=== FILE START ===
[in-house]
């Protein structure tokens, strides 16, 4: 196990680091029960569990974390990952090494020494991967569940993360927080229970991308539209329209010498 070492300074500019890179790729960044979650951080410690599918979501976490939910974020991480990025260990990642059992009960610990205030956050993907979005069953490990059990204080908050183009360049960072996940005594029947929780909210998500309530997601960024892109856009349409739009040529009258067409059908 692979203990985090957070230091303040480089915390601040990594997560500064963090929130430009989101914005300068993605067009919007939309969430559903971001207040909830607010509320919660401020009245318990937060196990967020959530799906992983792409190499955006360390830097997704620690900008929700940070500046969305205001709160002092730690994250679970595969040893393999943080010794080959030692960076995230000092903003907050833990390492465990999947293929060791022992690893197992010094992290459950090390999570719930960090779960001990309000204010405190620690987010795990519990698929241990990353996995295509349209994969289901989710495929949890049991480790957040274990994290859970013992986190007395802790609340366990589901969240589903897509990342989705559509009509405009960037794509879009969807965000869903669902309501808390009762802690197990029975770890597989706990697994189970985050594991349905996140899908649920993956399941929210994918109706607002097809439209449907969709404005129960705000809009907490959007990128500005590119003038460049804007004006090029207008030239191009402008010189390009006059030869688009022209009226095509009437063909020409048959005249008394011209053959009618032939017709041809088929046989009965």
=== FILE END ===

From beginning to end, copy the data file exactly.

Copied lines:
[in-house]
């Protein structure tokens, strides 16, 4: 196990680091029960569990974390990952090494020494991967569940993360927080229970991308539209329209010498 070492300074500019890179790729960044979650951080410690599918979501976490939910974020991480990025260990990642059992009960610990205030956050993907979005069953490990059990204080908050183009360049960072996940005594029947929780909210998500309530997601960024892109856009349409739009040529009258067409059908 692979203990985090957070230091303040480089915390601040990594997560500064963090929130430009989101914005300068993605067009919007939309969430559903971001207040909830607010509320919660401020009245318990937060196990967020959530799906992983792409190499955006360390830097997704620690900008929700940070500046969305205001709160002092730690994250679970595969040893393999943080010794080959030692960076995230000092903003907050833990390492465990999947293929060791022992690893197992010094992290459950090390999570719930960090779960001990309000204010405190620690987010795990519990698929241990990353996995295509349209994969289901989710495929949890049991480790957040274990994290859970013992986190007395802790609340366990589901969240589903897509990342989705559509009509405009960037794509879009969807965000869903669902309501808390009762802690197990029975770890597989706990697994189970985050594991349905996140899908649920993956399941929210994918109706607002097809439209449907969709404005129960705000809009907490959007990128500005590119003038460049804007004006090029207008030239191009402008010189390009006059030869688009022209009226095509009437063909020409048959005249008394011209053959009618032939017709041809088929046989009965």